Two trucks transport at sunset and cargo

Embracing the automation revolution in trucking

Four emerging trends that show how automation is changing the way the trucking industry operates.

In brief
  • In the face of rising costs and ongoing supply chain challenges, the trucking industry is looking to automation to create a more responsive operating model.
  • Artificial intelligence (AI) has applications across the logistics sector, both in trucking and through channels that support the industry.

The trucking industry, which moves 70% of America’s goods, has been navigating a maze of challenges impacting its effectiveness and profitability. An aging workforce and a waning interest in trucking careers among younger people have exacerbated labor shortages, which in turn have increased wages and caused delivery delays. In fact, labor costs account for about 40% to 45% of overall truck operation expenses. The industry has also been battling rising maintenance costs and changing regulatory frameworks around emissions, drivers’ hours of service and other operational aspects. In response to these challenges, trucking and other logistics companies are embracing automation and artificial intelligence (AI) technologies for a variety of tasks.

Our research has shown four key trends emerging from automation and AI technologies that are revolutionizing the US trucking industry:

  1. Upgrading freight handling through automation
  2. Embracing AI to optimize routes
  3. Improving the in-store experience through automation
  4. Automating back-office processes

Download the full white paper: Embracing the automation revolution in trucking

Trucking and logistics industry transformation: imagine a world


Imagine a world in which automated warehouses can pick, pack, palletize and load goods into trailers with fully automated solutions. These capabilities assist in the increased speed of cross-docking and trailer packout activities, while lowering the cost profile for logistics companies.


Imagine a world in which trailers back into a dock at a large distribution center, and the distribution center already knows it’s coming using routing and telematics information tools, knows the contents of the trailer and its packing structure.


Imagine a world where truck drivers can share their preferences with truck stops through a voice chatbot, including their wish to take a shower, the food they’d like to order and the newspaper they want to read. Oh, and by the way, in this imaginary world, which isn’t as imaginary as you might think, all this is already paid for via mobile pay technology.


AI is continuing to unlock new efficiency benefits for companies operating in the freight transportation industry. AI brings changes to the supply chain, enabling fleet operators to reduce operating costs and fuel consumption. Logistics firms recognize the transformative power of AI, and many are investing heavily in the technology. Early adopters that have implemented AI in logistics have achieved remarkable improvements, reducing logistics costs by 15%, optimizing inventory levels by 35% and enhancing service levels by 65%.1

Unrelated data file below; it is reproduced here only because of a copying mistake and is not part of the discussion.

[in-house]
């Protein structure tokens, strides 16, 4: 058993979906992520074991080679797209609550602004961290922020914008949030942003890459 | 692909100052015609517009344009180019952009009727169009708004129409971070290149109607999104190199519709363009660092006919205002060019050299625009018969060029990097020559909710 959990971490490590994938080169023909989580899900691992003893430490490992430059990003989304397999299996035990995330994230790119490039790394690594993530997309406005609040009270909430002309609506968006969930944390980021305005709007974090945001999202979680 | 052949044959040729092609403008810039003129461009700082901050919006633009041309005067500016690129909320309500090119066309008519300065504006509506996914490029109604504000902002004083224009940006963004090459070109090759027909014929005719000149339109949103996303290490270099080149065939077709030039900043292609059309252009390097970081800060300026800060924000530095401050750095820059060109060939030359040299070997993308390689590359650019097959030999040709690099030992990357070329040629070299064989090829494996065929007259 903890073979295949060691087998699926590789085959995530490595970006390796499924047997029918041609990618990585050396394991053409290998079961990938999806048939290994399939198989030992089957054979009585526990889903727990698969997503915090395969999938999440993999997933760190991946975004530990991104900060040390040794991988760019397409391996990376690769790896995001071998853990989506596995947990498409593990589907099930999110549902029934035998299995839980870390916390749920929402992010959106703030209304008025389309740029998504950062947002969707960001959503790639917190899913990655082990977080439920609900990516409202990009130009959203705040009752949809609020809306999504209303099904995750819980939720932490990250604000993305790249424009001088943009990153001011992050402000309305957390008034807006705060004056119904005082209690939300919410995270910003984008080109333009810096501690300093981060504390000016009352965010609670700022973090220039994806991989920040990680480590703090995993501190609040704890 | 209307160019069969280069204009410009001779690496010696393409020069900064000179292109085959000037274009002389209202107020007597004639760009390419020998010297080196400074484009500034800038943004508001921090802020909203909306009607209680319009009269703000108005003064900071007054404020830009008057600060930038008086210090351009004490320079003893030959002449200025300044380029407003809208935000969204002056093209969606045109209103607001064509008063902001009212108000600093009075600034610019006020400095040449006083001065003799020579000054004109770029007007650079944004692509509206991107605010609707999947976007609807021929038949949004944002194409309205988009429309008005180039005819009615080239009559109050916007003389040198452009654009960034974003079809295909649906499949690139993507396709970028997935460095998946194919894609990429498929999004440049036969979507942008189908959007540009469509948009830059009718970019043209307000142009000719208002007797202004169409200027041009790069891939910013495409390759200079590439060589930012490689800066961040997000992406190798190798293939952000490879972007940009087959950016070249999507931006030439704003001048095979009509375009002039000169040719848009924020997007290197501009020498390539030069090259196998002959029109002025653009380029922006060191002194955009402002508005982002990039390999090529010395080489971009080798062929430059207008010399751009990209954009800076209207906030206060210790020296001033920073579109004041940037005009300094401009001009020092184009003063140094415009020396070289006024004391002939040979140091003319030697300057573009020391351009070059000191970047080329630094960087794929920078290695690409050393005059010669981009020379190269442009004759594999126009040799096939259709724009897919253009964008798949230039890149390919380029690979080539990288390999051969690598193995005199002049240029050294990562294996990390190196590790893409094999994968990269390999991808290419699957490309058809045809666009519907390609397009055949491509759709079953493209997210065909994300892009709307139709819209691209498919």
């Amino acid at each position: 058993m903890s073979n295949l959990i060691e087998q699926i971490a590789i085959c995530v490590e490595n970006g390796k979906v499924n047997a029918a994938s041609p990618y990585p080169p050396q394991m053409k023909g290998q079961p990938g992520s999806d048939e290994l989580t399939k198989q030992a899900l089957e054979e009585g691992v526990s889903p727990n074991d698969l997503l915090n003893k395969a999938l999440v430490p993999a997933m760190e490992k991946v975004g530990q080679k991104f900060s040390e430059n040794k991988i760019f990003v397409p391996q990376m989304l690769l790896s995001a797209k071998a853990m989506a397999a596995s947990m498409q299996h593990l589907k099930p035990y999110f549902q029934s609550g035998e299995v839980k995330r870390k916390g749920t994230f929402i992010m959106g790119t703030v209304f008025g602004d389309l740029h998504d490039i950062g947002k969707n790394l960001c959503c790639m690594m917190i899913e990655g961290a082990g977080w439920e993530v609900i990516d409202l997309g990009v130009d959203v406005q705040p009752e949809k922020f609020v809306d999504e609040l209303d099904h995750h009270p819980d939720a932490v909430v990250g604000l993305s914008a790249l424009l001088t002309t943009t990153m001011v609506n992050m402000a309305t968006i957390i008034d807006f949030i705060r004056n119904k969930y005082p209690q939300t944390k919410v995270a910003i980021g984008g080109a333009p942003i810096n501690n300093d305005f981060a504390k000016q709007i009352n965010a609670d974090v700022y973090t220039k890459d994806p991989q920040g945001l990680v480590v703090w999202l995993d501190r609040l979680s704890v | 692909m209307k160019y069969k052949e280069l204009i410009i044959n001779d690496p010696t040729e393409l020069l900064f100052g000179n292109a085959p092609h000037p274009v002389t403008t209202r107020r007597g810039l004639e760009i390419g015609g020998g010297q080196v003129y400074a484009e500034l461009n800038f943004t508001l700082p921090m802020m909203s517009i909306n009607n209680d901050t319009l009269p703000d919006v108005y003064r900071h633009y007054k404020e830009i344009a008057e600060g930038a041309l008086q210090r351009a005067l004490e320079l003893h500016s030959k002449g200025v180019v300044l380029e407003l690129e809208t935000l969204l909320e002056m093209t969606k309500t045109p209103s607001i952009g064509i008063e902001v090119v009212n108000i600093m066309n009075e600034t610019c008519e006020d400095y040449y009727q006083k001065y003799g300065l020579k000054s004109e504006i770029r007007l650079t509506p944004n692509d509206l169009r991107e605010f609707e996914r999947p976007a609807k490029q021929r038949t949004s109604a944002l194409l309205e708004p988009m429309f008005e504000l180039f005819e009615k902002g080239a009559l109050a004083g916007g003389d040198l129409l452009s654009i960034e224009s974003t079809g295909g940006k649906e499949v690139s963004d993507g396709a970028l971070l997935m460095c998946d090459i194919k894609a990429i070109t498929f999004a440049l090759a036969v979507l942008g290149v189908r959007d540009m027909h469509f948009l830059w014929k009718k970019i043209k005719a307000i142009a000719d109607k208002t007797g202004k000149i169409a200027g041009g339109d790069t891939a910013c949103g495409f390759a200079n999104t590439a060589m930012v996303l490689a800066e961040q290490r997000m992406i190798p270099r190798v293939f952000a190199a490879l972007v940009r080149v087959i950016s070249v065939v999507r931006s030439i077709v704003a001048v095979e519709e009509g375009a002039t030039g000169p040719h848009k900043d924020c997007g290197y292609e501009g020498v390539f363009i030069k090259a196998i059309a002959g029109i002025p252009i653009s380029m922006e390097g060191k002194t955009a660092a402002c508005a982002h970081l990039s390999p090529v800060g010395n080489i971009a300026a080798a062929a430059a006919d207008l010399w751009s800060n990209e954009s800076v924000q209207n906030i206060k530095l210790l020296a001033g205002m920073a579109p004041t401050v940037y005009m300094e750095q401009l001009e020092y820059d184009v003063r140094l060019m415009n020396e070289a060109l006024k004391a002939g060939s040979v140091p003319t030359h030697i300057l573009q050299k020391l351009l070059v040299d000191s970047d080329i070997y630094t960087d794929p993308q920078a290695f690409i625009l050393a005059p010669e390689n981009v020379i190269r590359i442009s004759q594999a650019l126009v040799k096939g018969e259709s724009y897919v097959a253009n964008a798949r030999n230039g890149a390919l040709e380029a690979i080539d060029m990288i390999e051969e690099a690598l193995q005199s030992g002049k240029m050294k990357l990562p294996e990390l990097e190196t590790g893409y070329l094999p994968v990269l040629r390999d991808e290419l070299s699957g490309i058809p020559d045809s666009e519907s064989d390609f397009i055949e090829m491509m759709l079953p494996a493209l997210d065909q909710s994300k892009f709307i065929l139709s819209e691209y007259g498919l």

The transformation of the trucking and logistics industry is still taking shape, and strategies are still being discussed and developed. But the future is here, and it’s up to industry leaders to determine what happens next.

Three scenarios for the future of trucking

The following are three plausible scenarios that we believe could transpire in the near future within the trucking and logistics industry:

1. Accelerated adoption of automation and AI technologies

The challenges brought about by the pandemic and recent geopolitical events underscore the need to fast-track the integration of automation technologies. In addition to these advances, sustainable and green technologies also gain prominence, given the increasing emphasis on environmental responsibility. Through AI and automation, tools such as route optimization and advanced driving systems narrow the distance to full autonomy.

2. Slow and cautious adoption of automation and AI technologies

Slow and cautious adoption allows companies to build a robust ecosystem of blended operations. This approach employs automation tools, robots and AI algorithms to carry out repetitive, mundane or high-volume tasks, helping to ensure efficiency and precision while humans handle more intricate roles. However, labor costs might only barely decrease as human expertise remains essential.

3. Patchwork regulatory environment complicates technology adoption

In this scenario, trucking and logistics companies navigate diverse regulations across different regions, as well as backlash from labor unions, and factors related to technology integration. Inconsistent regulations slow down the research and development phase, and companies are reluctant to develop new solutions without being confident in the regulatory landscape they’ll be entering.

Avinash Sagar, Ankit Khatri, Deepak J. Samavedam and Syed Ahmed Ali also contributed to developing this article.


The transportation and logistics sector needs to be prepared for the strategic challenges and opportunities that will arise as a result of technology innovations. The benefits are obvious, but successful transformation still requires a strategic mindset that balances the risks and opportunities and gathers perspective from all different levels and points of view. Technology is here to stay, but it will be up to those who make the industry go each and every day to determine how it will shape the future of trucking in the US.

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23 Jun 2023 David Takeuchi + 2